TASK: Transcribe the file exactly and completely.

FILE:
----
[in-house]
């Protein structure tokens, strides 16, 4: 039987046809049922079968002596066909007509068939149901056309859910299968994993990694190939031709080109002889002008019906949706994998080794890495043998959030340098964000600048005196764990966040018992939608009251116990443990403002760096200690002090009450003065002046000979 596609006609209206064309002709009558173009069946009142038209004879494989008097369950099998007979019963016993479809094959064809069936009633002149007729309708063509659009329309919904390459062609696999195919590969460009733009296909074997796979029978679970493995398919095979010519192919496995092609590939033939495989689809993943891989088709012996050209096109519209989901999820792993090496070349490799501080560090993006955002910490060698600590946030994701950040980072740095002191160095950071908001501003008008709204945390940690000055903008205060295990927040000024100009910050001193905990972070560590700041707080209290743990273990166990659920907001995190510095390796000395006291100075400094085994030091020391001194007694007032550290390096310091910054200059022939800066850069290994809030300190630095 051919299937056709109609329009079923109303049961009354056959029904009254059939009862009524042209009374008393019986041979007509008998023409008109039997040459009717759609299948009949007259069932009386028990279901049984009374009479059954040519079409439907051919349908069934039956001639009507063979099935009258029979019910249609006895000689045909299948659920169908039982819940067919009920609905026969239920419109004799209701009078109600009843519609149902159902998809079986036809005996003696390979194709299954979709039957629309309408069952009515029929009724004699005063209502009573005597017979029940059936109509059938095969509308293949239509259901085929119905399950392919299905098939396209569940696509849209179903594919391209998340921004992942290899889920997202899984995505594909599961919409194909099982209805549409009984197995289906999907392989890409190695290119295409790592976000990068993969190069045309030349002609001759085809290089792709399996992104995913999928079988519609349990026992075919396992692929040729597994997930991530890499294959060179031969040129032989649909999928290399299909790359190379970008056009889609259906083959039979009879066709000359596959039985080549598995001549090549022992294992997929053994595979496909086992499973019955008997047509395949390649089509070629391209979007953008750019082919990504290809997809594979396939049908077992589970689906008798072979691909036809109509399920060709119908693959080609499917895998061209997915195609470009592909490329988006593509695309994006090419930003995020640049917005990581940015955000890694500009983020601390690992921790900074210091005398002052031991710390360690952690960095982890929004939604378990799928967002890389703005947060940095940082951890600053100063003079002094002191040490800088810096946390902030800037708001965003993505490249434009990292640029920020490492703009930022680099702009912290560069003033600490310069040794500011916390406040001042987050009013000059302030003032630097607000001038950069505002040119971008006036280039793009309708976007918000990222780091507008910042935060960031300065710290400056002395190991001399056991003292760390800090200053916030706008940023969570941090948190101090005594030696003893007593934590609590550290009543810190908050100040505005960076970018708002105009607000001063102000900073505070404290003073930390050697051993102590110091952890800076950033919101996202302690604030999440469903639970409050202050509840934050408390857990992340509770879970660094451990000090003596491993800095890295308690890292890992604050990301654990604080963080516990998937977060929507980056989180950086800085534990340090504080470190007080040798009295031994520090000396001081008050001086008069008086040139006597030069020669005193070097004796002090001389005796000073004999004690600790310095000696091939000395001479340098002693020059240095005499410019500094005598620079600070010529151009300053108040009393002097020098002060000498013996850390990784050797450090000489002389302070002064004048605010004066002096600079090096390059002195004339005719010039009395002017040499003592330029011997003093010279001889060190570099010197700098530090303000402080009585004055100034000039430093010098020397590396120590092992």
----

[in-house]
């Protein structure tokens, strides 16, 4: 039987046809049922079968002596066909007509068939149901056309859910299968994993990694190939031709080109002889002008019906949706994998080794890495043998959030340098964000600048005196764990966040018992939608009251116990443990403002760096200690002090009450003065002046000979 596609006609209206064309002709009558173009069946009142038209004879494989008097369950099998007979019963016993479809094959064809069936009633002149007729309708063509659009329309919904390459062609696999195919590969460009733009296909074997796979029978679970493995398919095979010519192919496995092609590939033939495989689809993943891989088709012996050209096109519209989901999820792993090496070349490799501080560090993006955002910490060698600590946030994701950040980072740095002191160095950071908001501003008008709204945390940690000055903008205060295990927040000024100009910050001193905990972070560590700041707080209290743990273990166990659920907001995190510095390796000395006291100075400094085994030091020391001194007694007032550290390096310091910054200059022939800066850069290994809030300190630095 051919299937056709109609329009079923109303049961009354056959029904009254059939009862009524042209009374008393019986041979007509008998023409008109039997040459009717759609299948009949007259069932009386028990279901049984009374009479059954040519079409439907051919349908069934039956001639009507063979099935009258029979019910249609006895000689045909299948659920169908039982819940067919009920609905026969239920419109004799209701009078109600009843519609149902159902998809079986036809005996003696390979194709299954979709039957629309309408069952009515029929009724004699005063209502009573005597017979029940059936109509059938095969509308293949239509259901085929119905399950392919299905098939396209569940696509849209179903594919391209998340921004992942290899889920997202899984995505594909599961919409194909099982209805549409009984197995289906999907392989890409190695290119295409790592976000990068993969190069045309030349002609001759085809290089792709399996992104995913999928079988519609349990026992075919396992692929040729597994997930991530890499294959060179031969040129032989649909999928290399299909790359190379970008056009889609259906083959039979009879066709000359596959039985080549598995001549090549022992294992997929053994595979496909086992499973019955008997047509395949390649089509070629391209979007953008750019082919990504290809997809594979396939049908077992589970689906008798072979691909036809109509399920060709119908693959080609499917895998061209997915195609470009592909490329988006593509695309994006090419930003995020640049917005990581940015955000890694500009983020601390690992921790900074210091005398002052031991710390360690952690960095982890929004939604378990799928967002890389703005947060940095940082951890600053100063003079002094002191040490800088810096946390902030800037708001965003993505490249434009990292640029920020490492703009930022680099702009912290560069003033600490310069040794500011916390406040001042987050009013000059302030003032630097607000001038950069505002040119971008006036280039793009309708976007918000990222780091507008910042935060960031300065710290400056002395190991001399056991003292760390800090200053916030706008940023969570941090948190101090005594030696003893007593934590609590550290009543810190908050100040505005960076970018708002105009607000001063102000900073505070404290003073930390050697051993102590110091952890800076950033919101996202302690604030999440469903639970409050202050509840934050408390857990992340509770879970660094451990000090003596491993800095890295308690890292890992604050990301654990604080963080516990998937977060929507980056989180950086800085534990340090504080470190007080040798009295031994520090000396001081008050001086008069008086040139006597030069020669005193070097004796002090001389005796000073004999004690600790310095000696091939000395001479340098002693020059240095005499410019500094005598620079600070010529151009300053108040009393002097020098002060000498013996850390990784050797450090000489002389302070002064004048605010004066002096600079090096390059002195004339005719010039009395002017040499003592330029011997003093010279001889060190570099010197700098530090303000402080009585004055100034000039430093010098020397590396120590092992």